Op-ed published in the Austin American Statesman and the San Antonio Express
Our World Is Changing. Our Water Infrastructure Should Too.
The World Health Organization estimates that 2.1 billion people lack access to safe and available drinking water at home. Over a million Austin Water customers temporarily recently joined the ranks of water insecure people as our water treatment systems were overwhelmed with flood-caused sedimentation. And it isn’t the first time Texans have lacked access to clean water. At least 90,000 of the estimated 500,000 Texans living in neighborhoods lacking infrastructure don’t have basic household water service, and just last year, the entire population of Beaumont, in addition thousands of other Texans, lost water service in the aftermath of Harvey.
As changes in weather extremes, population, and urbanization continue to impact Texas’s communities, urban water management needs a different approach.
I spend most of my work hours researching, teaching, and speaking about water resources, but as my own household muddled our way through our first 24 hours of Austin’s boil water advisory, my daughter pointed out what, in hindsight, seems obvious: why exactly do we usually use drinking water to flush our toilets?
The short answer is that the one-quality-fits-all urban water systems found in Austin and most of the rest of the U.S. do some things really well: they deliver high-quality, safe water for all household uses. It is a dependable, centralized infrastructure.
But what they don’t do well is accommodate a changing world. We need a more nimble and nuanced approach to urban water management, and not only because of climate change and growing urban populations, but also because many communities urgently need to address failing infrastructure systems.
Simply put, different water sources, such as reclaimed wastewater or rainwater, can effectively— and with the right precautions, safely— substitute for non-potable water uses. We need to reconsider how we use our valuable, and sometimes vulnerable, drinking water.
However, this change will be challenging to achieve. Although we already have many of the tools and strategies that would allow for non-potable water use, changing our existing infrastructure requires new funding, interagency cooperation, and private sector engagement. And any infrastructure changes require that we anticipate and avoid potential unintended impacts such as health risks and equity concerns.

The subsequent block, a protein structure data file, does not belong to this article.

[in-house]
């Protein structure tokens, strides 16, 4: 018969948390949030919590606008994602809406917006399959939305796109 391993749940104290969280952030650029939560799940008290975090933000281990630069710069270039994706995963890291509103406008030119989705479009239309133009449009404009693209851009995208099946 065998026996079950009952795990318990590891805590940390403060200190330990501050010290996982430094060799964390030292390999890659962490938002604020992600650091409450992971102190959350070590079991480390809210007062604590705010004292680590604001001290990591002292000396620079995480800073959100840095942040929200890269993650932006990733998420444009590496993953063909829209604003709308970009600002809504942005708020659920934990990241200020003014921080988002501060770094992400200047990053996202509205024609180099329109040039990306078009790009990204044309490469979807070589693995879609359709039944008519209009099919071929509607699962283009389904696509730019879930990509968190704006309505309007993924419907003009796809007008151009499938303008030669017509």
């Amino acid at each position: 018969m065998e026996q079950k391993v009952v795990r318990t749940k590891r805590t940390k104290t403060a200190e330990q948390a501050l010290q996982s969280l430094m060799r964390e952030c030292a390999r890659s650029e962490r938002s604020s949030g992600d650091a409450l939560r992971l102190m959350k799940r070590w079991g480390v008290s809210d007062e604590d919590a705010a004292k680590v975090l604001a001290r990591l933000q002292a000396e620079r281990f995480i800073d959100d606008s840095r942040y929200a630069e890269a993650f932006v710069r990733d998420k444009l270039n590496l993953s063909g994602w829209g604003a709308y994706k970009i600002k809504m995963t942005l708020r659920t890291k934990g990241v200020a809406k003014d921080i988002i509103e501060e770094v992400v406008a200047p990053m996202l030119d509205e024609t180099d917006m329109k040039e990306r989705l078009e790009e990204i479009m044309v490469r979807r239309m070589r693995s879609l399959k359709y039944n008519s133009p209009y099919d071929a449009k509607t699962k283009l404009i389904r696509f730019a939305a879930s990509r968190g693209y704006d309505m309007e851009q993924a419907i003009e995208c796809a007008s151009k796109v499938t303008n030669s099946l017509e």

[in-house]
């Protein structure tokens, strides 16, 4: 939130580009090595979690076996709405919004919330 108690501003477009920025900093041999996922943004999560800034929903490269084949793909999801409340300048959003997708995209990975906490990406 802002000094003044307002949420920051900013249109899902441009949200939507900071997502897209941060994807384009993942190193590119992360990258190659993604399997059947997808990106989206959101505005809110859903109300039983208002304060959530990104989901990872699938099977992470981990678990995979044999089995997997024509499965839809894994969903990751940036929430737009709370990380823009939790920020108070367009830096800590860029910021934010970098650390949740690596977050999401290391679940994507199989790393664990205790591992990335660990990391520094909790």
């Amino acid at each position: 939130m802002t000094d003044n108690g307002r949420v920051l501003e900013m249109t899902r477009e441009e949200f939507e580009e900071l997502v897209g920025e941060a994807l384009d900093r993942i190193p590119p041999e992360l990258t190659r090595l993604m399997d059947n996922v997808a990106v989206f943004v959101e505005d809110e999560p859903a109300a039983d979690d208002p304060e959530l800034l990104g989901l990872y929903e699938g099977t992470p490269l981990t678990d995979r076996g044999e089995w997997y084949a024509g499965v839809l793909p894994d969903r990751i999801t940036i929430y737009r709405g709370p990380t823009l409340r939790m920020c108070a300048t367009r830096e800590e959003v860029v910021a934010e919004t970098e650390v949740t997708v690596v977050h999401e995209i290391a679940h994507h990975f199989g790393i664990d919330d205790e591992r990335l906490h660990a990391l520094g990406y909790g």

Future challenges aside, you can catch glimpses of our water future, in real time, in Austin. My graduate students and I recently took a field trip downtown to see almost two dozen examples of new designs and strategies that are working toward a secure water future: everything from riparian buffers and raingardens that help keep the Colorado River clean, to water conserving landscapes, to water systems that use rainwater, reclaimed water, and even air conditioning condensate. These are the solutions that we need to integrate into every new and retrofitted building and site in Austin; they are a first step toward a more water-secure future.
But as fascinating as these examples were, our discussion kept wandering back to the flood-swollen, sediment-filled rapids of the Colorado River. And that was the most important lesson: even though we have some good examples of what the future of urban water might look like, the vast majority of Austin buildings, businesses, and households is solely dependent on this river. When it’s dry, so are we. When it’s flooded, so are we. And when flood water filled with too much sediment pushes its way through treatment plants that aren’t prepared for record-setting rain events, we can’t be guaranteed that our tap water is safe to drink.
So, during a week in which our water system, so often out of sight and out of mind, enters our collective consciousness, we need to continue our public discussion about our water system’s vulnerabilities, to learn more about ways to create a more robust and secure water future, and to prioritize actions and choices that will encourage residents, the private sector, and a dizzying array of public agencies to work together to build a water system that allows Austin and every other Texas community to thrive in the changing decades ahead. Because if we don’t, we’ve seen what can happen: we join others around the globe who struggle every day to obtain clean drinking water.
Katherine Lieberknecht is an assistant professor of community and regional planning in the School of Architecture at The University of Texas at Austin. She also co-leads UT Austin’s first grand challenge research program, Planet Texas 2050.